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Classical Road Show Battle of Trafalgar Concert – 16th March 2020

 

An invitation for primary schools to book their spaces now! Participatory Concert for children aged 7-11 years retelling the story of The Battle of Trafalgar

The Battle of Trafalgar is an exciting musical re-enactment of this famous sea battle, featuring the ship’s band (the RPO), Admiral Nelson (David Leonard), ship’s crew (a troupe of dancers) and audience songs for all as the crew of HMS Royal Sovereign. Teresa Collard’s script and lyrics, scrupulously researched for authentic details, excitingly re-creates the events leading to the historic battle, culminating in Nelson’s death and funeral procession.

Classes and choirs from primary schools (7-11 years) to perform alongside:-

The Royal Philharmonic Orchestra

Conductor – Benjamin Pope

Narrator – David Leonard as Admiral Nelson

Date: 16th March 2020 Concerts at 11.15am and 1.30pm (concerts last 1 hour)

Location: Cadogan Hall, Sloane Terrace, Belgravia, London, SW1X 9DQ

How to Book: Booking forms available from Classical road Show website here

For more information email: concerts@classicalroadshow.org

Tickets cost: £5 each for children and adults (Hardship fund available to support pupils with financial difficulty)

Classical Road Show provides all the teaching materials for the audience songs to be taught in schools by music specialists or class teachers. Music specially commissioned for performance by primary school children alongside a professional orchestra and an actor. We encourage everyone to dress up as sailors to add to the musical-theatre experience. Everyone in the concert hall takes part throughout the whole performance.

 

 

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Urban Artist School – Open for applications

 

 

 

 

 

 

 

 

 

 

 

 

 

 

 

 

 

 

 

 

 

Urban Artist School’s Level 4 is a course for urban music artists who are serious about entry to the music industry. Our course focuses around the concept of you as an individual artist and supports you in developing your repertoire, recorded catalogue and brand development towards the music industry.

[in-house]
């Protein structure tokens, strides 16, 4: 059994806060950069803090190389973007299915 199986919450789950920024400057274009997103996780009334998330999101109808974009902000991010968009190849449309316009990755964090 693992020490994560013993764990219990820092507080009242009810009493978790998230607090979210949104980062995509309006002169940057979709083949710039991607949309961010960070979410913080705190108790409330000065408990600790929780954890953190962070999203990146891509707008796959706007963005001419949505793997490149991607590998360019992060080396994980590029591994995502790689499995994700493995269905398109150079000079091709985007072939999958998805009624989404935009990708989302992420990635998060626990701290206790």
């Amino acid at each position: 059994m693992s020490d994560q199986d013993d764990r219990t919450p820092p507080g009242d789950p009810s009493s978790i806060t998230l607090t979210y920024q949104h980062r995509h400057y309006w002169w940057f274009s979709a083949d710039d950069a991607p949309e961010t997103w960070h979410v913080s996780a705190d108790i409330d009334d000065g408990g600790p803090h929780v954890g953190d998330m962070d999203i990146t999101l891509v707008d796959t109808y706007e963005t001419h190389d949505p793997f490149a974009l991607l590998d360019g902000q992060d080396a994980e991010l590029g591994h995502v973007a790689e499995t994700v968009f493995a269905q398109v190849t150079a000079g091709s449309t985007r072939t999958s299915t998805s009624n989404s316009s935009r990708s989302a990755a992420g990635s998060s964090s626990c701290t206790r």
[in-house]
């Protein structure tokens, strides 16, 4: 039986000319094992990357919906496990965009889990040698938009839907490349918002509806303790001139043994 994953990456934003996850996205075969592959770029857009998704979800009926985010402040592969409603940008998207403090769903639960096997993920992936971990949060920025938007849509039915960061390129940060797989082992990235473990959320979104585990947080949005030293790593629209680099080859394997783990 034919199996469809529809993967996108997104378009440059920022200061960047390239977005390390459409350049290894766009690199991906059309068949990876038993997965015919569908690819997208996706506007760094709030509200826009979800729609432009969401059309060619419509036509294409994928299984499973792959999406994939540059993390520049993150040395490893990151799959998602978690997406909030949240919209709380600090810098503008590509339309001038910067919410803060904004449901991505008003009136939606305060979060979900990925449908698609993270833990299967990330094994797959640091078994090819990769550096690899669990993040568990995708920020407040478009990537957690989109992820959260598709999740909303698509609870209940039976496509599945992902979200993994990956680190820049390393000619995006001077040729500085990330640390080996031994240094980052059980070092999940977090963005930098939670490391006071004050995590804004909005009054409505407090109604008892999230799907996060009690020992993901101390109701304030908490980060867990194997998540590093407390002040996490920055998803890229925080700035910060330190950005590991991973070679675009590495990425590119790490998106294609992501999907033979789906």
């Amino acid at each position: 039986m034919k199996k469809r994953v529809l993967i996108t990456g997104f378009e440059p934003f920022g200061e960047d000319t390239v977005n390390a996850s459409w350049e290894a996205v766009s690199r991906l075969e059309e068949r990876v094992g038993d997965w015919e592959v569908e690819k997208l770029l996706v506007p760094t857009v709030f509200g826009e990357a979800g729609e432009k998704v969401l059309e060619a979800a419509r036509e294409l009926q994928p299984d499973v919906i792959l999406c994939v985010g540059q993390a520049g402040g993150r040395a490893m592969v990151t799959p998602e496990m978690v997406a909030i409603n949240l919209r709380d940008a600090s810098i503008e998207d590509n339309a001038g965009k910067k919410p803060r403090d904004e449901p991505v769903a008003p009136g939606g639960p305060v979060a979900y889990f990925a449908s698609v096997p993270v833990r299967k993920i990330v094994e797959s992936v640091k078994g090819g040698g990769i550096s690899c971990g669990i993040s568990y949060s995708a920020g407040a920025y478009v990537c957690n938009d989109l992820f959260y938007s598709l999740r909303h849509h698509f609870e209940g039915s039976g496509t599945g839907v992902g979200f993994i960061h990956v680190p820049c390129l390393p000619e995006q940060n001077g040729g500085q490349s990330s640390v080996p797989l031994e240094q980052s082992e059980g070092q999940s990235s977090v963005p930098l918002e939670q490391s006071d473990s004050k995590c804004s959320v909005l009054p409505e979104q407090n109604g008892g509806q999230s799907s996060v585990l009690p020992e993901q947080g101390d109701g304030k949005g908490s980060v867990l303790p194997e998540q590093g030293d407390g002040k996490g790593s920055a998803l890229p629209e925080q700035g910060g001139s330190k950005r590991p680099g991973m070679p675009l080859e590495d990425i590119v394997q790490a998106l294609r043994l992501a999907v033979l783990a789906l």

They are looking for talented musicians to join the Urban Artist School – a one year accredited programme, which aims to develop artists and help create sustainable careers. They will support your development to enable you to generate ideas quickly and respond to the creative potential of your work effectively and fluently.

They are looking for talented musicians to join the Urban Artist School – a one year accredited programme, which aims to develop artists and help create sustainable careers. We will support your development to enable you to generate ideas quickly and respond to the creative potential of your work effectively and fluently.

The course starts in September 2019 and runs for 30 weeks. Classes will run over 2.5 days per week. All participants will work towards a level 4 qualification – equivalent to the first year of a degree.  

For more information, please visit the Urban Development website

Run by Urban Development and supported by Arts Council England, The Brit Trust, Youth Makes Music PRS Foundation, Vivendi, Esmee Fairbairn Foundation,

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Applications are now open for The National Youth Orchestra of Great Britain 2020

 

Young musicians who are aged 13-18, play at Grade 8 distinction level or equivalent and are totally committed to music.

Musicians who are offered a seat will be attending three orchestral rehearsal residencies, tour dates, three performances throughout the year and between 5-10 days of NYO Inspire activity. Subject to confirmation – the activities take place in schools and concert halls around the UK throughout the year.

Auditions will be held in London, Manchester, and Birmingham during late September – October 2019.

Residency Dates

Saturday 28 December 2019 – Monday 6 January 2020 – NYO Winter Residency

Tuesday 7 April 2020 – Saturday 18 April 2020 – NYO Spring Residency

Monday 27 July 2020 – Saturday 8 August 2020 – NYO Summer Residency

Additional NYO Activity Dates

Saturday 15 – Sunday 23 February 2020 – NYO Inspire Ensembles

NYO welcomes musicians to be part of the NYO 2020 and break through to the next level of orchestral brilliance, perform the most challenging music with the world’s greatest conductors and inspire other teenagers through NYO Inspire. NYO additionally recruits teenage composers.

Auditions are FREE and applicants will receive feedback.

Bursaries are available to cover travel to and from the audition as well as the applicant’s place in the orchestra. Auditions are friendly, positive, and great learning experiences. NYO Tutors will share playing tips in a workshop, and all applicants will receive performance feedback.

More more information please visit the NYO Website.